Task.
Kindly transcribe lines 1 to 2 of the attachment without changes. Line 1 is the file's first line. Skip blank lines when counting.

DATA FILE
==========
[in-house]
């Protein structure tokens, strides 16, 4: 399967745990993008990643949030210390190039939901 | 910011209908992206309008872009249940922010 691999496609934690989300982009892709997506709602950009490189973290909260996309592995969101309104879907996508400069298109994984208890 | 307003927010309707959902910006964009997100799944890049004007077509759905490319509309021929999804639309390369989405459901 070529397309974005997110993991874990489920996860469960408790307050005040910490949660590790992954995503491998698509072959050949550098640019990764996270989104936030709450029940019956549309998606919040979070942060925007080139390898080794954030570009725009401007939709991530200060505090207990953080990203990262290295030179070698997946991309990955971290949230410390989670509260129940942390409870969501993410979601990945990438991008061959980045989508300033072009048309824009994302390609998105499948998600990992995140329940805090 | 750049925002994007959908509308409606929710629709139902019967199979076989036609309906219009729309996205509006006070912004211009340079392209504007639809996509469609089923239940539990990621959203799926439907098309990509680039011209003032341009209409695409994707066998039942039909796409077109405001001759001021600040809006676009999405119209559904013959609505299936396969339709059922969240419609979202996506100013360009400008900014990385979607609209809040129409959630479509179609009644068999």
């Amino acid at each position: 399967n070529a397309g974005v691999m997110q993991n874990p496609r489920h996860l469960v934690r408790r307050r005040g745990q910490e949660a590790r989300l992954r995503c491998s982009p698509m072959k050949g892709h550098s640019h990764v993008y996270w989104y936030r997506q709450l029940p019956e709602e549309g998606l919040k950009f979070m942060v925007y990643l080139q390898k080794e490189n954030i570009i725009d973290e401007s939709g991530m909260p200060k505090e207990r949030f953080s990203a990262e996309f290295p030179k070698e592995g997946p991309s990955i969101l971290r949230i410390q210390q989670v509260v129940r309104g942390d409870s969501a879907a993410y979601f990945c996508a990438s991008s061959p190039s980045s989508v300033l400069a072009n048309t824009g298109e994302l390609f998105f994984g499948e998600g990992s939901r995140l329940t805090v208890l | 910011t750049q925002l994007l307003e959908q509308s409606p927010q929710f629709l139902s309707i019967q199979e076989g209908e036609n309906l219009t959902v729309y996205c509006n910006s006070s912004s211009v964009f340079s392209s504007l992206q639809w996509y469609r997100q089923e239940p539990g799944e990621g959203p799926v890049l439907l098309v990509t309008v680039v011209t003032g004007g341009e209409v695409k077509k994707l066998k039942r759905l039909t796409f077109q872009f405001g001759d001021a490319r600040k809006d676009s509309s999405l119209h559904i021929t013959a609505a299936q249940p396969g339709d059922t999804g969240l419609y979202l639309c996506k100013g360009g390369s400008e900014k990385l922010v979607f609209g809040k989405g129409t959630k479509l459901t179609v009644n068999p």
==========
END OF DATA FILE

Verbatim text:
[in-house]
């Protein structure tokens, strides 16, 4: 399967745990993008990643949030210390190039939901 | 910011209908992206309008872009249940922010 691999496609934690989300982009892709997506709602950009490189973290909260996309592995969101309104879907996508400069298109994984208890 | 307003927010309707959902910006964009997100799944890049004007077509759905490319509309021929999804639309390369989405459901 070529397309974005997110993991874990489920996860469960408790307050005040910490949660590790992954995503491998698509072959050949550098640019990764996270989104936030709450029940019956549309998606919040979070942060925007080139390898080794954030570009725009401007939709991530200060505090207990953080990203990262290295030179070698997946991309990955971290949230410390989670509260129940942390409870969501993410979601990945990438991008061959980045989508300033072009048309824009994302390609998105499948998600990992995140329940805090 | 750049925002994007959908509308409606929710629709139902019967199979076989036609309906219009729309996205509006006070912004211009340079392209504007639809996509469609089923239940539990990621959203799926439907098309990509680039011209003032341009209409695409994707066998039942039909796409077109405001001759001021600040809006676009999405119209559904013959609505299936396969339709059922969240419609979202996506100013360009400008900014990385979607609209809040129409959630479509179609009644068999």